Icelandic woman mistreated at JFK, shackled and deported

This is hair-raisingly scary:
Iceland complains to US about treatment of tourist in New York:

REYKJAVIK, Iceland: Iceland’s government has asked the U.S. ambassador to explain the treatment of an Icelandic tourist who says she was held in shackles before being deported from the United States.
The woman, Erla Osk Arnardottir Lillendahl, 33, was arrested Sunday when she arrived at JFK airport in New York because she had overstayed a U.S. visa more than 10 years earlier.
Lillendahl, 33, had planned to shop and sightsee with friends, but endured instead what she has claimed was the most humiliating experience of her life.
She contended she was interrogated at JFK airport for two days, during which she was not allowed to call relatives. She said she was denied food and drink for part of the time, and was photographed and fingerprinted.
On Monday, Lillendahl claimed, her hands and feet were chained and she was moved to a prison in New Jersey, where she was kept in a cell, interrogated further and denied access to a phone.
She was deported Tuesday, she told reporters and wrote on her Internet blog.
On Thursday, Foreign Minister Ingibjorg Solrun Gisladottir told U.S. Ambassador Carol van Voorst that the treatment of Lillendahl was unacceptable.
“In a case such as this, there can be no reason to use shackles” Gisladottir said. “If a government makes a mistake, I think it is reasonable for it to apologize, like anyone else.”
Van Voorst has contacted the officials at JFK airport and asked them to provide a report on Lillendahl’s case, Gisladottir said.


During the last twenty-four hours I have probably experienced the greatest humiliation to which I have ever been subjected. During these last twenty-four hours I have been handcuffed and chained, denied the chance to sleep, been without food and drink and been confined to a place without anyone knowing my whereabouts, imprisoned. Now I am beginning to try to understand all this, rest and review the events which beganas innocently as possible.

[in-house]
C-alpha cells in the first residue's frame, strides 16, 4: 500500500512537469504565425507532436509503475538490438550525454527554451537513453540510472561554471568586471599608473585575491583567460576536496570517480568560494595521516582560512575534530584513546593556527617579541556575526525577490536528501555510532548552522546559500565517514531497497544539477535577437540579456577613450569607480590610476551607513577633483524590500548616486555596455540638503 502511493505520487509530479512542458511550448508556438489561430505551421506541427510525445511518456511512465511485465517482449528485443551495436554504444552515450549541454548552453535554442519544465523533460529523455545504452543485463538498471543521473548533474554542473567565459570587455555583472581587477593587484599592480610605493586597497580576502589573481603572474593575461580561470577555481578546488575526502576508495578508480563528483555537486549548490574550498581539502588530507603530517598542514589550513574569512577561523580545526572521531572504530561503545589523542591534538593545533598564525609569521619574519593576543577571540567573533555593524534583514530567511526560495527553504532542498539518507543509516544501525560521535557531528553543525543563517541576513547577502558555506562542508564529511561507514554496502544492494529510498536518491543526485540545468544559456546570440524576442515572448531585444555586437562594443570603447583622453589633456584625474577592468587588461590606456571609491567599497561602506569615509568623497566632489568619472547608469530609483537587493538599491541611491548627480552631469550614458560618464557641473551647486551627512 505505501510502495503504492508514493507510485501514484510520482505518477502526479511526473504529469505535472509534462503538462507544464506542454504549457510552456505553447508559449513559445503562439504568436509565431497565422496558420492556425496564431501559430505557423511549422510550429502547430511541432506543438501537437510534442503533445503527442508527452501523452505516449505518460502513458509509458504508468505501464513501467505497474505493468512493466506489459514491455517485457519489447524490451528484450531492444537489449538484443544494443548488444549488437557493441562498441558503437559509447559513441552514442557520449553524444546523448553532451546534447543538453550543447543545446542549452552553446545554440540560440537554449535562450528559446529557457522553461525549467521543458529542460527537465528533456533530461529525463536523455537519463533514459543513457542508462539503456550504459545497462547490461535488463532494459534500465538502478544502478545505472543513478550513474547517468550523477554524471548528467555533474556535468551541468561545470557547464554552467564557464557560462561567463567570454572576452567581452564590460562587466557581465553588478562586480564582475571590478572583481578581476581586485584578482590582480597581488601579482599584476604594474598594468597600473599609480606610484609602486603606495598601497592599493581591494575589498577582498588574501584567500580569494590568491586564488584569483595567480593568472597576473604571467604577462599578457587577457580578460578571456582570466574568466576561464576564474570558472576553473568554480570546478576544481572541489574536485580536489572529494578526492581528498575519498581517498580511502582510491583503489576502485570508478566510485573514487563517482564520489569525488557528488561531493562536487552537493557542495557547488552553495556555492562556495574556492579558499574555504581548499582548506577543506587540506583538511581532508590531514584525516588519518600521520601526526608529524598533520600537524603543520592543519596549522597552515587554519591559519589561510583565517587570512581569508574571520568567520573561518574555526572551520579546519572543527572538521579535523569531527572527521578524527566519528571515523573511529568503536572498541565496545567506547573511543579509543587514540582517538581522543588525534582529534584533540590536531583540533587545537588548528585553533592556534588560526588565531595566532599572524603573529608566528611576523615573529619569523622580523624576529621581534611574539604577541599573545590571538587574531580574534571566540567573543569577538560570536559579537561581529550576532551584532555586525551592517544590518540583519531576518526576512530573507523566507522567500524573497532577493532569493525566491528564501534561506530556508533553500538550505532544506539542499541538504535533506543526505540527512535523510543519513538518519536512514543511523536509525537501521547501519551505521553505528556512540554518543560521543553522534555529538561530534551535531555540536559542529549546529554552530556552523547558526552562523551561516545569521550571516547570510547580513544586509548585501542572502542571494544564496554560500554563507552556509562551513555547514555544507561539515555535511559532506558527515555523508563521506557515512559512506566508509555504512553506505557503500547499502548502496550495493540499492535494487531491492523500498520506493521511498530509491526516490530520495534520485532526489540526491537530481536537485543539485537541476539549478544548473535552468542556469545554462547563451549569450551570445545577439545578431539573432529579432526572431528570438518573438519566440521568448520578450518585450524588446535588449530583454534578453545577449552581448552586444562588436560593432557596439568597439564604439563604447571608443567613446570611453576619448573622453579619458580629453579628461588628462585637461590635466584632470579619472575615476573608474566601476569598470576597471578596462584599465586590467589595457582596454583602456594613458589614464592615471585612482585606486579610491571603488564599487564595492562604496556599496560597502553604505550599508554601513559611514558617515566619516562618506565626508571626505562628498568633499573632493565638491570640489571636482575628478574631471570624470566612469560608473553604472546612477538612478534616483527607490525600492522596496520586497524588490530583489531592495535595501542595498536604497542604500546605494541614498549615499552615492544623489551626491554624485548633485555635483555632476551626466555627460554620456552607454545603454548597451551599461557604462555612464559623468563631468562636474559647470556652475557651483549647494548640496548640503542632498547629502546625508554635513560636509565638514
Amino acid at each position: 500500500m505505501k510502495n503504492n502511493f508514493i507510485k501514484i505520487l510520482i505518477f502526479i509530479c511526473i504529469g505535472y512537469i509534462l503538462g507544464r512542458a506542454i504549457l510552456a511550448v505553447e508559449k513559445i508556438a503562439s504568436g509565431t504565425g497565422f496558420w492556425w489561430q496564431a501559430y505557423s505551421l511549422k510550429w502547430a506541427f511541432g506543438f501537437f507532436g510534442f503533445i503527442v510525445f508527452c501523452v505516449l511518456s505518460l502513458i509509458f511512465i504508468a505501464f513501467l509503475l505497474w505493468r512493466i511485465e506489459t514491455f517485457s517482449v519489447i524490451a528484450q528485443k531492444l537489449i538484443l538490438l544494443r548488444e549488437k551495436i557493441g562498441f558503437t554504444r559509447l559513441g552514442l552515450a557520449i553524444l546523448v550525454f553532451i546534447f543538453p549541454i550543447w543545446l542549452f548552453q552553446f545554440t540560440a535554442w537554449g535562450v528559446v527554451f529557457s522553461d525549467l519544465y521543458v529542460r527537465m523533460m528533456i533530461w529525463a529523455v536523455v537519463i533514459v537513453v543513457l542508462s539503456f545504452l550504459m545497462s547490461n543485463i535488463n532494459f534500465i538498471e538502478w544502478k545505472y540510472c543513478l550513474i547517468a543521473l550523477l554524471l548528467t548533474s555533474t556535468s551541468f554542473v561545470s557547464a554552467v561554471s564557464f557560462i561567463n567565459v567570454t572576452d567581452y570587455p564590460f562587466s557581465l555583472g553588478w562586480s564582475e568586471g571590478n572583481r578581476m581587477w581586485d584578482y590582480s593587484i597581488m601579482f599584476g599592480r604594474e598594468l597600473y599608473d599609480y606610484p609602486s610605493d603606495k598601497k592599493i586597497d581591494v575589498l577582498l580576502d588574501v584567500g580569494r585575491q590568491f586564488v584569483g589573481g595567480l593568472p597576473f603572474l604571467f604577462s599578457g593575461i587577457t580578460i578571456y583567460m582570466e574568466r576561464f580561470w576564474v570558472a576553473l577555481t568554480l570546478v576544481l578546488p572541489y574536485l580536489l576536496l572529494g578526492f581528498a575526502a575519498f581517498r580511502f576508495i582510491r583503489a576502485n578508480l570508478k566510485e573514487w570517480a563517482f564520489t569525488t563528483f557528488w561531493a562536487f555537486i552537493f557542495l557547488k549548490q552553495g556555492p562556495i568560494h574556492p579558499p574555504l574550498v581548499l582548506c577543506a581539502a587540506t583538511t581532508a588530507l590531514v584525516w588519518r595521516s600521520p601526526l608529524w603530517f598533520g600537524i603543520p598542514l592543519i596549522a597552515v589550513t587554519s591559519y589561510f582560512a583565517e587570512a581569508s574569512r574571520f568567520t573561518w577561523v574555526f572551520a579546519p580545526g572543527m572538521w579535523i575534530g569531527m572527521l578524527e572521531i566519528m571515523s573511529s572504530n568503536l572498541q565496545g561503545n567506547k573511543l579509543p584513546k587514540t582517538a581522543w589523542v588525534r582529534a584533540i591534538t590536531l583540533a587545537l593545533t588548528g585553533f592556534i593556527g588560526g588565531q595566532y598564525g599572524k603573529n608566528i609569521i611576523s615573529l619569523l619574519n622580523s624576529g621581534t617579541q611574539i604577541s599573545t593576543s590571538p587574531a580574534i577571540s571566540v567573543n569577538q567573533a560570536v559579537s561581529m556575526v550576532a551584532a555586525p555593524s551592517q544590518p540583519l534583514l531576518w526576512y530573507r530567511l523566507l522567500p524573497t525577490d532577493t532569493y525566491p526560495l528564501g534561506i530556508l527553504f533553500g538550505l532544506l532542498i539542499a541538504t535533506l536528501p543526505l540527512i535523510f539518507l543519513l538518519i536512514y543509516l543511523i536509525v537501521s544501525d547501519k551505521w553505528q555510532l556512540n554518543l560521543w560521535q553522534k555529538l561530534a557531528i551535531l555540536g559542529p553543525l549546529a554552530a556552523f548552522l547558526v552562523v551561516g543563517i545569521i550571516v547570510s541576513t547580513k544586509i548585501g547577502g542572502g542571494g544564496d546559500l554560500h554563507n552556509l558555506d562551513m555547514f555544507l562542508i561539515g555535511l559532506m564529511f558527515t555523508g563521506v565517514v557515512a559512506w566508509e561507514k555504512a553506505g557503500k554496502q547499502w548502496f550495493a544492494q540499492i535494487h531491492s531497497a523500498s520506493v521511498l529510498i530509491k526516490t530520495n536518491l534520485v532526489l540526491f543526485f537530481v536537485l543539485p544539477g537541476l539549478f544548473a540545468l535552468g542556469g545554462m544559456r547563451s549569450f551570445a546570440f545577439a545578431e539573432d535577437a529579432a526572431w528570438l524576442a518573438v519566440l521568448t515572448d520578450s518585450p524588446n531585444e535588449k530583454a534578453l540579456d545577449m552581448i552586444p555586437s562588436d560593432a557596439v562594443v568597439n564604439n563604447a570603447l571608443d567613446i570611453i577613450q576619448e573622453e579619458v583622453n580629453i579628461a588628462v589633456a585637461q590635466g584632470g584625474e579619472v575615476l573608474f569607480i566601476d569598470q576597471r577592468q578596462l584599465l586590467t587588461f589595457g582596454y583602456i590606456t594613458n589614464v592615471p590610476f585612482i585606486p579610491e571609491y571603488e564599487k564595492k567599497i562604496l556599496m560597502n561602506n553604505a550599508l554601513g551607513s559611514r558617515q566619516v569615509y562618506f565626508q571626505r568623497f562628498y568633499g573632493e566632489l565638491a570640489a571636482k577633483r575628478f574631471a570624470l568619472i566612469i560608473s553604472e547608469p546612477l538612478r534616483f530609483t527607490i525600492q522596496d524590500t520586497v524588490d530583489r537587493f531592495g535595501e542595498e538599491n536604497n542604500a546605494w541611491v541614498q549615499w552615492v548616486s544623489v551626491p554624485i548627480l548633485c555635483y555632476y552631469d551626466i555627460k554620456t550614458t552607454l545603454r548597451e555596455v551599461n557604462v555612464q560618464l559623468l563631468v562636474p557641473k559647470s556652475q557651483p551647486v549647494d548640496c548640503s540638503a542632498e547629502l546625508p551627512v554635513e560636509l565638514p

A young blonde Icelandic woman’s recent experience visiting the US:

I was then made to wait while they sought further information, and sat on a chair before the authority for 5 hours. I saw the officials in this section handle other cases and it was clear that these were men anxious to demonstrate their power. Small kings with megalomania. I was careful to remain completely cooperative, for I did not yet believe that they planned to deport me because of my “crime”.

Creeping fascism. Check out the willing executioners in the comments.
I hope she sues and I hope that all those JFK creeps who use uniforms as penile enhancement props get fired, jailed and shackled, while their mugs and names grace the cover pages of every newspaper in the country and the world.
(via Digby via Pandagon).

5 responses to “Icelandic woman mistreated at JFK, shackled and deported

  1. Ravi Pilarisety

    I’ve experienced this same excessive treatment from immigration myself. It is very sad for your country that people like me who just want to share knowledge are treated like criminals. When you come to India, we treat you all like honored guests and our officials are punished if they mistreat foreigners. In fact, I would say foreigners get treated better at Indian airports than locals. Personally, I avoid travel to the US like the plague.

  2. Who would she sue? I’m under the impression that doing this to foreigners entering USA is perfectly legal. That is, they can be detained indefinitely, without pretty much any rights, including any phone calls or legal representation. Personally, I’d think twice before traveling to USA for any reason.